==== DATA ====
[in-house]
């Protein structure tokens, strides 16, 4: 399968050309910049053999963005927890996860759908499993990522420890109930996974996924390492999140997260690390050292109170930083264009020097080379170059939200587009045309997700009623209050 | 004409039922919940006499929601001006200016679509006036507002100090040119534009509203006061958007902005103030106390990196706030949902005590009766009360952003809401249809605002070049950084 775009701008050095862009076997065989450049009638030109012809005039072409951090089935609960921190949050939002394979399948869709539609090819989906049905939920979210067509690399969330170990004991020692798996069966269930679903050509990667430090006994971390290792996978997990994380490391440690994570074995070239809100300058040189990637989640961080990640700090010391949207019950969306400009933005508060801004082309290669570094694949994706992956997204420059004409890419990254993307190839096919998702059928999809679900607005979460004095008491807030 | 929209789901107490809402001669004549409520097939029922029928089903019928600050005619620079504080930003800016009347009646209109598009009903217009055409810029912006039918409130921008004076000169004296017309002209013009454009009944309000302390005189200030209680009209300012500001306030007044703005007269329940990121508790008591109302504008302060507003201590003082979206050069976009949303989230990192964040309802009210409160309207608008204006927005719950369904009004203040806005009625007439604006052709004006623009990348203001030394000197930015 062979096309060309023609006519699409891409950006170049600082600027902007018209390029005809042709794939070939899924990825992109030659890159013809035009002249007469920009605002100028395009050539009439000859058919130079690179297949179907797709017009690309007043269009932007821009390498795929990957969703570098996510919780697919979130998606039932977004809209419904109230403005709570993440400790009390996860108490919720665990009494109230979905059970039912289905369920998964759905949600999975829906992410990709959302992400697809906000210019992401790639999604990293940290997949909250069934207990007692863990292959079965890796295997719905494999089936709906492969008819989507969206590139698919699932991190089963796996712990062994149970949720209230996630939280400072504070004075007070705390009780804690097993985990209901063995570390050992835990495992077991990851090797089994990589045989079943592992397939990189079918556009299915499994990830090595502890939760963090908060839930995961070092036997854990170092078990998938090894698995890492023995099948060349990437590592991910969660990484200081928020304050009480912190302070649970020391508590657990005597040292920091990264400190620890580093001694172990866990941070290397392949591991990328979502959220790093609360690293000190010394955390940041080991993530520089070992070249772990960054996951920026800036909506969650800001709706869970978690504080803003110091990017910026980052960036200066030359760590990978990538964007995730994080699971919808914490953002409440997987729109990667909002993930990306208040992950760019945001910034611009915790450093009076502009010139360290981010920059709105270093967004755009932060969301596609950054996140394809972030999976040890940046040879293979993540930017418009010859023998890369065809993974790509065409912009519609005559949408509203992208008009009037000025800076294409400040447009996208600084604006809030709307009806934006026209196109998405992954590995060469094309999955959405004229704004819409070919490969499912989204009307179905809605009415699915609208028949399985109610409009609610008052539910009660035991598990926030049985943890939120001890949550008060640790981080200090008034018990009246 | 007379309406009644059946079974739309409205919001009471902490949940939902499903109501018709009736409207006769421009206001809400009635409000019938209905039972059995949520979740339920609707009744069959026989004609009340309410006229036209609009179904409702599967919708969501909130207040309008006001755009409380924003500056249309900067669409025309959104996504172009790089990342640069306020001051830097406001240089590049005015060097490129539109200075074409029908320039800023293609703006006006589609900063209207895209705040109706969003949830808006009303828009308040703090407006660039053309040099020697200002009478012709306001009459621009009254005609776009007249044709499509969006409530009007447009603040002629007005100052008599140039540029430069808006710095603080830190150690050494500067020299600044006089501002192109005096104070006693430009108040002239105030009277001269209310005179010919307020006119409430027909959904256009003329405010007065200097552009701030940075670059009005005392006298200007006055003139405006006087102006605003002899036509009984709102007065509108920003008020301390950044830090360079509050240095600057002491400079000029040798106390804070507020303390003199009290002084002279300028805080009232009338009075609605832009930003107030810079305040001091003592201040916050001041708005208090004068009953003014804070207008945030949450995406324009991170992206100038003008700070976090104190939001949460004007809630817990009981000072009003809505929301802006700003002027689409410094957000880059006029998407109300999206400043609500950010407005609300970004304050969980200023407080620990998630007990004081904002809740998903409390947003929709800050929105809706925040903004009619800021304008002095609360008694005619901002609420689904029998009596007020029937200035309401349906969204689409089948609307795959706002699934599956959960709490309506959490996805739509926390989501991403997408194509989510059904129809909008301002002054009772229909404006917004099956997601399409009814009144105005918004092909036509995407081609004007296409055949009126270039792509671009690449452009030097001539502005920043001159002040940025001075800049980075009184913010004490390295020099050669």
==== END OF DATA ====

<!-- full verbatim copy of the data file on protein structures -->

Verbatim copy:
[in-house]
């Protein structure tokens, strides 16, 4: 399968050309910049053999963005927890996860759908499993990522420890109930996974996924390492999140997260690390050292109170930083264009020097080379170059939200587009045309997700009623209050 | 004409039922919940006499929601001006200016679509006036507002100090040119534009509203006061958007902005103030106390990196706030949902005590009766009360952003809401249809605002070049950084 775009701008050095862009076997065989450049009638030109012809005039072409951090089935609960921190949050939002394979399948869709539609090819989906049905939920979210067509690399969330170990004991020692798996069966269930679903050509990667430090006994971390290792996978997990994380490391440690994570074995070239809100300058040189990637989640961080990640700090010391949207019950969306400009933005508060801004082309290669570094694949994706992956997204420059004409890419990254993307190839096919998702059928999809679900607005979460004095008491807030 | 929209789901107490809402001669004549409520097939029922029928089903019928600050005619620079504080930003800016009347009646209109598009009903217009055409810029912006039918409130921008004076000169004296017309002209013009454009009944309000302390005189200030209680009209300012500001306030007044703005007269329940990121508790008591109302504008302060507003201590003082979206050069976009949303989230990192964040309802009210409160309207608008204006927005719950369904009004203040806005009625007439604006052709004006623009990348203001030394000197930015 062979096309060309023609006519699409891409950006170049600082600027902007018209390029005809042709794939070939899924990825992109030659890159013809035009002249007469920009605002100028395009050539009439000859058919130079690179297949179907797709017009690309007043269009932007821009390498795929990957969703570098996510919780697919979130998606039932977004809209419904109230403005709570993440400790009390996860108490919720665990009494109230979905059970039912289905369920998964759905949600999975829906992410990709959302992400697809906000210019992401790639999604990293940290997949909250069934207990007692863990292959079965890796295997719905494999089936709906492969008819989507969206590139698919699932991190089963796996712990062994149970949720209230996630939280400072504070004075007070705390009780804690097993985990209901063995570390050992835990495992077991990851090797089994990589045989079943592992397939990189079918556009299915499994990830090595502890939760963090908060839930995961070092036997854990170092078990998938090894698995890492023995099948060349990437590592991910969660990484200081928020304050009480912190302070649970020391508590657990005597040292920091990264400190620890580093001694172990866990941070290397392949591991990328979502959220790093609360690293000190010394955390940041080991993530520089070992070249772990960054996951920026800036909506969650800001709706869970978690504080803003110091990017910026980052960036200066030359760590990978990538964007995730994080699971919808914490953002409440997987729109990667909002993930990306208040992950760019945001910034611009915790450093009076502009010139360290981010920059709105270093967004755009932060969301596609950054996140394809972030999976040890940046040879293979993540930017418009010859023998890369065809993974790509065409912009519609005559949408509203992208008009009037000025800076294409400040447009996208600084604006809030709307009806934006026209196109998405992954590995060469094309999955959405004229704004819409070919490969499912989204009307179905809605009415699915609208028949399985109610409009609610008052539910009660035991598990926030049985943890939120001890949550008060640790981080200090008034018990009246 | 007379309406009644059946079974739309409205919001009471902490949940939902499903109501018709009736409207006769421009206001809400009635409000019938209905039972059995949520979740339920609707009744069959026989004609009340309410006229036209609009179904409702599967919708969501909130207040309008006001755009409380924003500056249309900067669409025309959104996504172009790089990342640069306020001051830097406001240089590049005015060097490129539109200075074409029908320039800023293609703006006006589609900063209207895209705040109706969003949830808006009303828009308040703090407006660039053309040099020697200002009478012709306001009459621009009254005609776009007249044709499509969006409530009007447009603040002629007005100052008599140039540029430069808006710095603080830190150690050494500067020299600044006089501002192109005096104070006693430009108040002239105030009277001269209310005179010919307020006119409430027909959904256009003329405010007065200097552009701030940075670059009005005392006298200007006055003139405006006087102006605003002899036509009984709102007065509108920003008020301390950044830090360079509050240095600057002491400079000029040798106390804070507020303390003199009290002084002279300028805080009232009338009075609605832009930003107030810079305040001091003592201040916050001041708005208090004068009953003014804070207008945030949450995406324009991170992206100038003008700070976090104190939001949460004007809630817990009981000072009003809505929301802006700003002027689409410094957000880059006029998407109300999206400043609500950010407005609300970004304050969980200023407080620990998630007990004081904002809740998903409390947003929709800050929105809706925040903004009619800021304008002095609360008694005619901002609420689904029998009596007020029937200035309401349906969204689409089948609307795959706002699934599956959960709490309506959490996805739509926390989501991403997408194509989510059904129809909008301002002054009772229909404006917004099956997601399409009814009144105005918004092909036509995407081609004007296409055949009126270039792509671009690449452009030097001539502005920043001159002040940025001075800049980075009184913010004490390295020099050669």